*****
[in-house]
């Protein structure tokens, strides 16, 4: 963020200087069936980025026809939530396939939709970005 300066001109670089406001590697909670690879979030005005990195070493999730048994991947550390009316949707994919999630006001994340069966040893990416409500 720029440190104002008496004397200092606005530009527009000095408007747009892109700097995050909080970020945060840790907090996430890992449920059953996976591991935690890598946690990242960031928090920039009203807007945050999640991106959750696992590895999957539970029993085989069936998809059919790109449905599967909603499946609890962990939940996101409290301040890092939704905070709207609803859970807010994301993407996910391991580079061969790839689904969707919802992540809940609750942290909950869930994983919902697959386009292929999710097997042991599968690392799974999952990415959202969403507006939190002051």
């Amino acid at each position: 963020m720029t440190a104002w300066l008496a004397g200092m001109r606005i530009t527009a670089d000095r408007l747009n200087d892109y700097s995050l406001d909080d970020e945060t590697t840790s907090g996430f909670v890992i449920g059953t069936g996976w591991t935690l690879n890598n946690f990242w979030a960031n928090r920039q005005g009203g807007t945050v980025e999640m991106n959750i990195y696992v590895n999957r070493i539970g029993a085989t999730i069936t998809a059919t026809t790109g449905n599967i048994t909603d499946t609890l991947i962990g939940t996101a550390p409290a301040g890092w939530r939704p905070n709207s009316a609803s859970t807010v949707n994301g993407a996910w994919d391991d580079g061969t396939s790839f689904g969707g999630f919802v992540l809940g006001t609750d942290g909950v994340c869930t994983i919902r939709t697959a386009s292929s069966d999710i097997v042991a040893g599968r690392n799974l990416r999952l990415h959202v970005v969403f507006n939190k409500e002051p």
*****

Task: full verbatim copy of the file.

[in-house]
């Protein structure tokens, strides 16, 4: 963020200087069936980025026809939530396939939709970005 300066001109670089406001590697909670690879979030005005990195070493999730048994991947550390009316949707994919999630006001994340069966040893990416409500 720029440190104002008496004397200092606005530009527009000095408007747009892109700097995050909080970020945060840790907090996430890992449920059953996976591991935690890598946690990242960031928090920039009203807007945050999640991106959750696992590895999957539970029993085989069936998809059919790109449905599967909603499946609890962990939940996101409290301040890092939704905070709207609803859970807010994301993407996910391991580079061969790839689904969707919802992540809940609750942290909950869930994983919902697959386009292929999710097997042991599968690392799974999952990415959202969403507006939190002051």
């Amino acid at each position: 963020m720029t440190a104002w300066l008496a004397g200092m001109r606005i530009t527009a670089d000095r408007l747009n200087d892109y700097s995050l406001d909080d970020e945060t590697t840790s907090g996430f909670v890992i449920g059953t069936g996976w591991t935690l690879n890598n946690f990242w979030a960031n928090r920039q005005g009203g807007t945050v980025e999640m991106n959750i990195y696992v590895n999957r070493i539970g029993a085989t999730i069936t998809a059919t026809t790109g449905n599967i048994t909603d499946t609890l991947i962990g939940t996101a550390p409290a301040g890092w939530r939704p905070n709207s009316a609803s859970t807010v949707n994301g993407a996910w994919d391991d580079g061969t396939s790839f689904g969707g999630f919802v992540l809940g006001t609750d942290g909950v994340c869930t994983i919902r939709t697959a386009s292929s069966d999710i097997v042991a040893g599968r690392n799974l990416r999952l990415h959202v970005v969403f507006n939190k409500e002051p």